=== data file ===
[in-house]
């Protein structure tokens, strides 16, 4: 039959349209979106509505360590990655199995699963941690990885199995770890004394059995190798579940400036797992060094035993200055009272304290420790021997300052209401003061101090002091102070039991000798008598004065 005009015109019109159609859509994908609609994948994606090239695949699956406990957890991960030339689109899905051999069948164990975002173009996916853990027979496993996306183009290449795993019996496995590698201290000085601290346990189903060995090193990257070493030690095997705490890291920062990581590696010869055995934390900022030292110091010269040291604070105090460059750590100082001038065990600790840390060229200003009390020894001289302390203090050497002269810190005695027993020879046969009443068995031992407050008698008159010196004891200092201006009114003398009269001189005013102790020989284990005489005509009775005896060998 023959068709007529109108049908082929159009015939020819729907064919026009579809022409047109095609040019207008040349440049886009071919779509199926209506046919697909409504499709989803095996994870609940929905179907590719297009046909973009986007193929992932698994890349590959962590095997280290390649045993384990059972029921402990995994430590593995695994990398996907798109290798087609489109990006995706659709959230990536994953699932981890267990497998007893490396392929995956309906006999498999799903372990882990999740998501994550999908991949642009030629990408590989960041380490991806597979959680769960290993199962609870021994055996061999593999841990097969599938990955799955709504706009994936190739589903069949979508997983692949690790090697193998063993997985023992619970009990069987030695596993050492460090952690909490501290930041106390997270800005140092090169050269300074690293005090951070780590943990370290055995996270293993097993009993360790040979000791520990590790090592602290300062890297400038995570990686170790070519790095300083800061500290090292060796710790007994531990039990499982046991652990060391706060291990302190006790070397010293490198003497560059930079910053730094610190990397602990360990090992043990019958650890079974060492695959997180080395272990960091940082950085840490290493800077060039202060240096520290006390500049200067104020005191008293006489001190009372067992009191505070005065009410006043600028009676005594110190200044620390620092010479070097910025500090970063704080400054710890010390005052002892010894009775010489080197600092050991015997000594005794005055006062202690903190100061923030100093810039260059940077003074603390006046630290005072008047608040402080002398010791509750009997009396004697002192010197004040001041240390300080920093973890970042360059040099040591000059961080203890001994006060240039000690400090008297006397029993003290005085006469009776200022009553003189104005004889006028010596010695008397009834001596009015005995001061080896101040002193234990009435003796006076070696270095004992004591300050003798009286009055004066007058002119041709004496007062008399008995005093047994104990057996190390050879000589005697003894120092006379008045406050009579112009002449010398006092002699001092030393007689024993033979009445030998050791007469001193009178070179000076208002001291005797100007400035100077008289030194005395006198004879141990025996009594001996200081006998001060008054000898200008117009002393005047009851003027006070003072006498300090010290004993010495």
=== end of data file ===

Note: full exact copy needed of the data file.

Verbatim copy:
[in-house]
């Protein structure tokens, strides 16, 4: 039959349209979106509505360590990655199995699963941690990885199995770890004394059995190798579940400036797992060094035993200055009272304290420790021997300052209401003061101090002091102070039991000798008598004065 005009015109019109159609859509994908609609994948994606090239695949699956406990957890991960030339689109899905051999069948164990975002173009996916853990027979496993996306183009290449795993019996496995590698201290000085601290346990189903060995090193990257070493030690095997705490890291920062990581590696010869055995934390900022030292110091010269040291604070105090460059750590100082001038065990600790840390060229200003009390020894001289302390203090050497002269810190005695027993020879046969009443068995031992407050008698008159010196004891200092201006009114003398009269001189005013102790020989284990005489005509009775005896060998 023959068709007529109108049908082929159009015939020819729907064919026009579809022409047109095609040019207008040349440049886009071919779509199926209506046919697909409504499709989803095996994870609940929905179907590719297009046909973009986007193929992932698994890349590959962590095997280290390649045993384990059972029921402990995994430590593995695994990398996907798109290798087609489109990006995706659709959230990536994953699932981890267990497998007893490396392929995956309906006999498999799903372990882990999740998501994550999908991949642009030629990408590989960041380490991806597979959680769960290993199962609870021994055996061999593999841990097969599938990955799955709504706009994936190739589903069949979508997983692949690790090697193998063993997985023992619970009990069987030695596993050492460090952690909490501290930041106390997270800005140092090169050269300074690293005090951070780590943990370290055995996270293993097993009993360790040979000791520990590790090592602290300062890297400038995570990686170790070519790095300083800061500290090292060796710790007994531990039990499982046991652990060391706060291990302190006790070397010293490198003497560059930079910053730094610190990397602990360990090992043990019958650890079974060492695959997180080395272990960091940082950085840490290493800077060039202060240096520290006390500049200067104020005191008293006489001190009372067992009191505070005065009410006043600028009676005594110190200044620390620092010479070097910025500090970063704080400054710890010390005052002892010894009775010489080197600092050991015997000594005794005055006062202690903190100061923030100093810039260059940077003074603390006046630290005072008047608040402080002398010791509750009997009396004697002192010197004040001041240390300080920093973890970042360059040099040591000059961080203890001994006060240039000690400090008297006397029993003290005085006469009776200022009553003189104005004889006028010596010695008397009834001596009015005995001061080896101040002193234990009435003796006076070696270095004992004591300050003798009286009055004066007058002119041709004496007062008399008995005093047994104990057996190390050879000589005697003894120092006379008045406050009579112009002449010398006092002699001092030393007689024993033979009445030998050791007469001193009178070179000076208002001291005797100007400035100077008289030194005395006198004879141990025996009594001996200081006998001060008054000898200008117009002393005047009851003027006070003072006498300090010290004993010495």